In 1511 the Portuguese led by Alfonso de Albequerque captured the city of Malacca, signalling the fall of the Malacca Sultanate and the first foothold of Europeans into Southeast Asia. This feature from The Star of Malaysia commemorates the capture of Malacca 500 years ago.
500 years on [Link no longer active]
The Star, 27 November 2011
Yes, we all know the Portuguese came and conquered Malacca in 1511 â€” but did you know that they tried to take the Sultanâ€™s magnificent bed back to Portugal?
IN the port town of Belem, near Lisbon, a map of the ancient world etched on the ground near the PadrÃ£o dos Descobrimentos (Monument to the Discoveries) has Malacca carefully noted on it. Or â€œMalacaâ€, as itâ€™s spelt there. Itâ€™s only fitting that this European town on the other side of the world marks our little city/state because it was from Belem that seafaring Portuguese in the 15th and 16th century set off to explore and trade with India and the Orient during the Age Of Discovery â€“ and Malaccaâ€™s role during that age was very much more than just a footnote in both Portugal and Malaysiaâ€™s history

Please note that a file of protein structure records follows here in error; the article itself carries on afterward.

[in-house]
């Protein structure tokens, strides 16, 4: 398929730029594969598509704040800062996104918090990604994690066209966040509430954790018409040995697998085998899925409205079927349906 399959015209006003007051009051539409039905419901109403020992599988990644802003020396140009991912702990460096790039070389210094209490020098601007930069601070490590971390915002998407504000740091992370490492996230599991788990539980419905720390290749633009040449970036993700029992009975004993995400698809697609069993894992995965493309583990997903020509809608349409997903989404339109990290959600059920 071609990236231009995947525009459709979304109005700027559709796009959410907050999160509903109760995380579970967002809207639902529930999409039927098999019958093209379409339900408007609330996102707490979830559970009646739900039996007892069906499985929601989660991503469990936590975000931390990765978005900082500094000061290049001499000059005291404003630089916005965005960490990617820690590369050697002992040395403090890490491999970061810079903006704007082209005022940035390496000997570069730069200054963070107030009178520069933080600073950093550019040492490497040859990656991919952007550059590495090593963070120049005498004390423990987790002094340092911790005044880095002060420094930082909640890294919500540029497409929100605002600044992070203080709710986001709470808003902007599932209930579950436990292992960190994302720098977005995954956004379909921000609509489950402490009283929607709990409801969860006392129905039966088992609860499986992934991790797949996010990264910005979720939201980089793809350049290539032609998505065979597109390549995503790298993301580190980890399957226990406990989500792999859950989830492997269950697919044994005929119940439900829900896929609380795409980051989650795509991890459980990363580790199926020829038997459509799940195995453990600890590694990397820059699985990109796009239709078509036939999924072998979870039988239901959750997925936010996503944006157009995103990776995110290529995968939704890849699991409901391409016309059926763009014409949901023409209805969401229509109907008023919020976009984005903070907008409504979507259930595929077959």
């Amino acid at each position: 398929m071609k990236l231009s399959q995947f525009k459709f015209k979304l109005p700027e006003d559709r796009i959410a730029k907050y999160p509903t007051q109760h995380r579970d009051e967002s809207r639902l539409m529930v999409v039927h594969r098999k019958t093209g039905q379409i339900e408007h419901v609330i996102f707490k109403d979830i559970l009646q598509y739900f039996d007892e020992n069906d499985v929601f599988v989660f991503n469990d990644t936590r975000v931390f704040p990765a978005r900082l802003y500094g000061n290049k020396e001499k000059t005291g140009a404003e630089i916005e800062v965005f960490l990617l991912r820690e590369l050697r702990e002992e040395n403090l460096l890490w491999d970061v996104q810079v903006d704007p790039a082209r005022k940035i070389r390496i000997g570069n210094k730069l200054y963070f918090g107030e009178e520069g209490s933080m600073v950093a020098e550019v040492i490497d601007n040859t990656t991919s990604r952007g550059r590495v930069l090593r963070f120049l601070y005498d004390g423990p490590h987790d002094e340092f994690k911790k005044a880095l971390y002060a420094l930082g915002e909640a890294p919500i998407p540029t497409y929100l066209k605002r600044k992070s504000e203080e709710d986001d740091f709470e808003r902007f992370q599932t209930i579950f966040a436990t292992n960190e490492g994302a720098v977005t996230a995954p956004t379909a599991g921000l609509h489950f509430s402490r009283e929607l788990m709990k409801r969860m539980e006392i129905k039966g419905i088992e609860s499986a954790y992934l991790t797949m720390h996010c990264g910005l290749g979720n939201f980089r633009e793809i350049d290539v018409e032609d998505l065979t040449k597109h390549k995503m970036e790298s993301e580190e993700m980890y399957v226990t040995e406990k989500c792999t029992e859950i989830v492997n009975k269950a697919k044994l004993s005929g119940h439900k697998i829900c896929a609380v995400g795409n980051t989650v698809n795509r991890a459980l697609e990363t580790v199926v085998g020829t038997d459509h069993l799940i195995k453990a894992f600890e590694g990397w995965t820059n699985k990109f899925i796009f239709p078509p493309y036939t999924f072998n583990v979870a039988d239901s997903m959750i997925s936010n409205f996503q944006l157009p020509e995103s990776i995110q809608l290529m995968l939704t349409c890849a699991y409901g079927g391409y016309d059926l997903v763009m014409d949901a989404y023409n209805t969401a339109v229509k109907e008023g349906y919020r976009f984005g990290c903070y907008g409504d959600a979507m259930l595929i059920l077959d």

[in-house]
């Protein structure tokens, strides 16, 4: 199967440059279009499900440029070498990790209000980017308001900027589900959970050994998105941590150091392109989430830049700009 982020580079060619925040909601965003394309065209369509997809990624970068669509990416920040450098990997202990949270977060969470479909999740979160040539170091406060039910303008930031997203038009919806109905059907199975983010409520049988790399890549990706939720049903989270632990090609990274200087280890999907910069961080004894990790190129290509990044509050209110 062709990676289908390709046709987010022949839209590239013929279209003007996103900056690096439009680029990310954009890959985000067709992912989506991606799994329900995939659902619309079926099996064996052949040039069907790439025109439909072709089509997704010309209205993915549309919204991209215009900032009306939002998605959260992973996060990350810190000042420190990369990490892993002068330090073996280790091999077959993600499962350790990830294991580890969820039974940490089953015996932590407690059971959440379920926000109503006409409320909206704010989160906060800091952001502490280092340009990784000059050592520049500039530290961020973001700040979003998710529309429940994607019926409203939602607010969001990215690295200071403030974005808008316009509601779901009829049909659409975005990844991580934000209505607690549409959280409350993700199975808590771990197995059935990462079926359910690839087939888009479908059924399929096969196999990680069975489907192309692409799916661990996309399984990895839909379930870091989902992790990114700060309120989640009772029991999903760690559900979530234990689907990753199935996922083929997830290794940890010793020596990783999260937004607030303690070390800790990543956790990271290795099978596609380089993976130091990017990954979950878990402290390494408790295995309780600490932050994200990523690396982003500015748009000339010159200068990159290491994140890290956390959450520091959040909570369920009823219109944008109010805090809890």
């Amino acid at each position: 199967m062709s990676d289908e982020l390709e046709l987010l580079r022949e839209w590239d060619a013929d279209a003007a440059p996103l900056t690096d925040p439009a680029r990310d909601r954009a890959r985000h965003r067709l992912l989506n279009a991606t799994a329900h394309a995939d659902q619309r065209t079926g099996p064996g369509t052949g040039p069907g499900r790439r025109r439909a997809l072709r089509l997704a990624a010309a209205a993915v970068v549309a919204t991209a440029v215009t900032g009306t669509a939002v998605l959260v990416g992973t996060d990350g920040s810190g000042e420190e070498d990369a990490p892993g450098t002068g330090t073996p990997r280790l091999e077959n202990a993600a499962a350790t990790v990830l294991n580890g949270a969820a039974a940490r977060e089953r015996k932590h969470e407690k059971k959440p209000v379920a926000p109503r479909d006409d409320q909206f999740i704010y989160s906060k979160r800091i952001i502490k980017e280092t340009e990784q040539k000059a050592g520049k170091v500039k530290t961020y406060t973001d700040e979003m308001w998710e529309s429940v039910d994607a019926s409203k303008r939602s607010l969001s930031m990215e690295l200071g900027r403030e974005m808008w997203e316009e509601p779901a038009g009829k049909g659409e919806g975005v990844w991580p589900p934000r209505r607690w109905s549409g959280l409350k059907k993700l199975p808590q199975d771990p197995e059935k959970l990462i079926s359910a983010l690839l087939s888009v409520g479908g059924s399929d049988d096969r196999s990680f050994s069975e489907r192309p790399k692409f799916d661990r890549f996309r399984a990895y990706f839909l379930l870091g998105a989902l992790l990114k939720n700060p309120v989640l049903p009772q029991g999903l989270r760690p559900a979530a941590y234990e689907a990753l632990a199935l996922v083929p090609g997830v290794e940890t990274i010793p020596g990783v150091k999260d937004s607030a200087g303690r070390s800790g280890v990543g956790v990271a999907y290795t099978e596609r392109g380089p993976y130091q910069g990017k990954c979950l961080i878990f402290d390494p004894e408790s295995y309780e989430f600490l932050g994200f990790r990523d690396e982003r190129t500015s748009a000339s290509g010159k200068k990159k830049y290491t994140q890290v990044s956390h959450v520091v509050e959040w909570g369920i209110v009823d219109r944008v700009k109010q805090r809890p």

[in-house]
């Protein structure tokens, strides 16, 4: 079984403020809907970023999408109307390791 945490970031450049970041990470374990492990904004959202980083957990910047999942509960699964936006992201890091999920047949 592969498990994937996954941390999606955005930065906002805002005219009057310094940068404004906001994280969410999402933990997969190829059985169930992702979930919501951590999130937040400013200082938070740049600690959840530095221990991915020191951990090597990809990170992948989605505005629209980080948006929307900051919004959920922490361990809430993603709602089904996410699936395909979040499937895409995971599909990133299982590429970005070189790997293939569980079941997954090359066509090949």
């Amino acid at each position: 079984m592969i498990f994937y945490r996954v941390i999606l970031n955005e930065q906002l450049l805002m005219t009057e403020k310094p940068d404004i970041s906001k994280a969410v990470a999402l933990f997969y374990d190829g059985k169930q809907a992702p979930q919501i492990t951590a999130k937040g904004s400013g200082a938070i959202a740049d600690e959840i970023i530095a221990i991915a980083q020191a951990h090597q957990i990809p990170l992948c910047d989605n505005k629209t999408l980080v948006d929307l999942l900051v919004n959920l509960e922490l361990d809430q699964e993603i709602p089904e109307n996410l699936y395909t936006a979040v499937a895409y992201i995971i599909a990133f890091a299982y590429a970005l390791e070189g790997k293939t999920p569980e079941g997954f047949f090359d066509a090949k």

This year marks the quincentenary of the capture of the famously-rich and thriving port back in 1511 by the second Viceroy of India, Admiral Alfonso de Albuquerque. Of course, anyone who has ever gone through the Malaysian school system will know that date, and the events and consequences of the time the â€œwhite manâ€ came to these shores. But behind the sweeping events on historyâ€™s stage are intriguing nuggets known mostly to historians or students of history alone. For instance, according to the Portuguese, Sultan Mahmud Shah, the then ruling Sultan of Malacca, was an opium addict! Though the The Malay Annals (Sejarah Melayu) does state that he was also fond of literature and studied religion….